“We are not the worst” – Eastern Cape police

1996
The Eastern Cape police say they have “noted with great concern” newspaper reports that the Parliamentary portfolio committee on safety and security considers them “to be the worst province in SA, in terms of policing.”
A statement from the office of provincial police commissioner Mpumelelo Landu says the comments are attributed to committee chairwoman Maggie Sotyu after her committee visited Mthatha (formerly Umtata), in the east of the massive south coast province.     
It adds that the report mentioned no specific issues, making generalised complaints instead.
Landu does concede that “there is definite room for improvement at our stations in terms of our service delivery and the utilisation of resources.  
“We are however of the opinion that we are delivering a service which is inline with the Batho Pele (people first) principles,” he says.
In the statement Landu adds that crime has seen a steady decline in the Eastern Cape and ‘for the last seven months (the period 1 April to 31 October), contact crimes decreased with 9.79%.” He notes this is better than the national target, which was 7%.
“The only category of the crime depicting an increase is aggravated robbery which includes house robberies and business robberies. This new phenomenon is receiving our highest priority and is being addressed,” he says.
Rankings
Landu further says that his 190 police stations are performing well in comparison to others elsewhere in SA.
“The performance of the 190 police stations and 28 clusters in our province are evaluated on a monthly basis on a Computerised Performance Chart system that is linked countrywide and indicates the efficiency levels of stations and provinces in comparison to the performance of the rest of the country.
“The current index rating has placed the visible and crime prevention efficiency of policing in our province as third best in the country. The detective service specifically is in position number five, which need improvement but indicates a satisfactory level.”
Resources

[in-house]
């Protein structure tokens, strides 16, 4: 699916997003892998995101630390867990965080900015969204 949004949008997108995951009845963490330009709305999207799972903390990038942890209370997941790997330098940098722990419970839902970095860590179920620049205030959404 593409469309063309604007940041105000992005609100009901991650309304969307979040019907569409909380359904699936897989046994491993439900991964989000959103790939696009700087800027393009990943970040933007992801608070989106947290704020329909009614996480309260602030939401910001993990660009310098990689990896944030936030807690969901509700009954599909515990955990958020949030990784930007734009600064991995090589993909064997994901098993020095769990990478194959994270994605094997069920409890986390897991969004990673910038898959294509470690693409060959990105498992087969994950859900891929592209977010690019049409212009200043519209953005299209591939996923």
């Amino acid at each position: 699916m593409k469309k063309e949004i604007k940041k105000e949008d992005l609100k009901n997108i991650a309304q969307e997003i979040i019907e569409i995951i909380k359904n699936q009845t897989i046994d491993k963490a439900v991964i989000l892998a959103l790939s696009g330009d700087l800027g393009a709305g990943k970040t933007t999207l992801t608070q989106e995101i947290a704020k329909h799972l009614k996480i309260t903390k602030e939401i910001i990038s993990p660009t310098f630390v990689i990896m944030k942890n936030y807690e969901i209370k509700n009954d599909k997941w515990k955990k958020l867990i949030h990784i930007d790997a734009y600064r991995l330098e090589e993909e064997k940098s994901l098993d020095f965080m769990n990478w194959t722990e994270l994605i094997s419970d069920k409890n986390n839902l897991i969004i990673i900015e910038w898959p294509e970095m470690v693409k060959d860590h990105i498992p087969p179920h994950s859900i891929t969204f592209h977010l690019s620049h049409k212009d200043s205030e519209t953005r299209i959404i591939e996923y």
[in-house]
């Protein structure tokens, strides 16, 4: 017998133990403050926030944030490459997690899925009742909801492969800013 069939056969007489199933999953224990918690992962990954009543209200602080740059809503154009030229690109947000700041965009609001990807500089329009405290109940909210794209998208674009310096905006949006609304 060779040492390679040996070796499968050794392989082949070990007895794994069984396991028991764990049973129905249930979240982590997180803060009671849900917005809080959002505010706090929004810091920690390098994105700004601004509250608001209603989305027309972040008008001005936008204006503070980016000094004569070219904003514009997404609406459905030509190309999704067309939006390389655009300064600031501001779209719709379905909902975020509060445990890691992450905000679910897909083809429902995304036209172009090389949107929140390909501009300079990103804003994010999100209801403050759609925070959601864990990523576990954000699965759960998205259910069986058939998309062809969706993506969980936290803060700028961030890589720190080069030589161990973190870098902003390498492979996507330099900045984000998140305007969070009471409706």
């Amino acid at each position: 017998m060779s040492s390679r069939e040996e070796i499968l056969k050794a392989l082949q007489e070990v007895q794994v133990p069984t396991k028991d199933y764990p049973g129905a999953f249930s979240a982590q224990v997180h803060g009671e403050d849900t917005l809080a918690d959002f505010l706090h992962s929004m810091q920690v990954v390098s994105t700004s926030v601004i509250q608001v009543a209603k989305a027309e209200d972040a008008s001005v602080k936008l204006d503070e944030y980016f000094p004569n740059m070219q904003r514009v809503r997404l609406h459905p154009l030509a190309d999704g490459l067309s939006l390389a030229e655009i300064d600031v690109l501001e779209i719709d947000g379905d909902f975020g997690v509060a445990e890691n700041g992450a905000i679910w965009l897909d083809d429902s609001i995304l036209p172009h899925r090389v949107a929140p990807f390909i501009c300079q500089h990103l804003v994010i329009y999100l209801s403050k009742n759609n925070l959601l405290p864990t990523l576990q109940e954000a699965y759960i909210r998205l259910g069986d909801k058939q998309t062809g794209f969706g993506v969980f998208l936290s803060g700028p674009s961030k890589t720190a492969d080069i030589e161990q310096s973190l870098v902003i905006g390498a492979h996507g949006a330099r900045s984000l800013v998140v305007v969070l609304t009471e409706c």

Landu says resource allocation and usage is also an ongoing concern. He says he is especially worried that “stakeholders involved in policing” do not always realise “that the SAPS is guided by specific policies and instructions” in that regard.
He explains that the resource allocation guide (RAG) stipulates exactly how many police officers should be allocated to a station or unit and how many “specific resources such as vehicles and computers” should be allocated.
“Often this is not taken into consideration – by observers and members alike – that we first need to resource those stations which are under-resourced in terms of the RAG, before we can give in addition to others. This guideline (RAG) is compiled by the Office of the National Commissioner after the evaluation of the station`s profile and outputs, and is updated every year.”
Regarding vehicles, Landu notes that the province procured 951 vehicles worth R115 million in the 2007-8 financial year and 917 vehicles at a cost of R116 million so far this financial year. “This has addressed most of our requirements.”
General concerns
Landu also addressed some general concerns:
·        Police stations are not performing the way they should: “stations are evaluated on a quarterly basis where specific areas of concern are raised personally by the Provincial Commissioner with the Station Commissioner. The station`s performance ratings and complaints received from the communities are discussed and measures taken to address the challenges facing the station.”
·        The capacity of station commissioners is questionable: “151 of our 190 Station Commissioners have completed a station management programme which started in January 2006. The programme is aimed at sharpening the skills and abilities of station managers in terms of general management and financial skills and also focuses on specific areas of policing such as crime prevention and operational planning.
·        “Absenteeism is a matter that is constantly being addressed and we do find at rural stations where the numbers of [officers] allocated to the station are very small, that only one member absent from duty, can influences policing of that station negatively. We thus, always attempt to augment our manpower with reservists.
·        “Response times are determined in terms of the level of the category of complaints. Life threatening complaints and perpetrators still on a scene, receive preference. In rural areas response time is adversely affected by road conditions.
“Other than the above reflected in the newspaper, Me Maggie Sotyu has provided me with the names of six police stations, mentioning specifically the issues with regard to resource needs. This will be receiving my management`s immediate attention,” Landu said.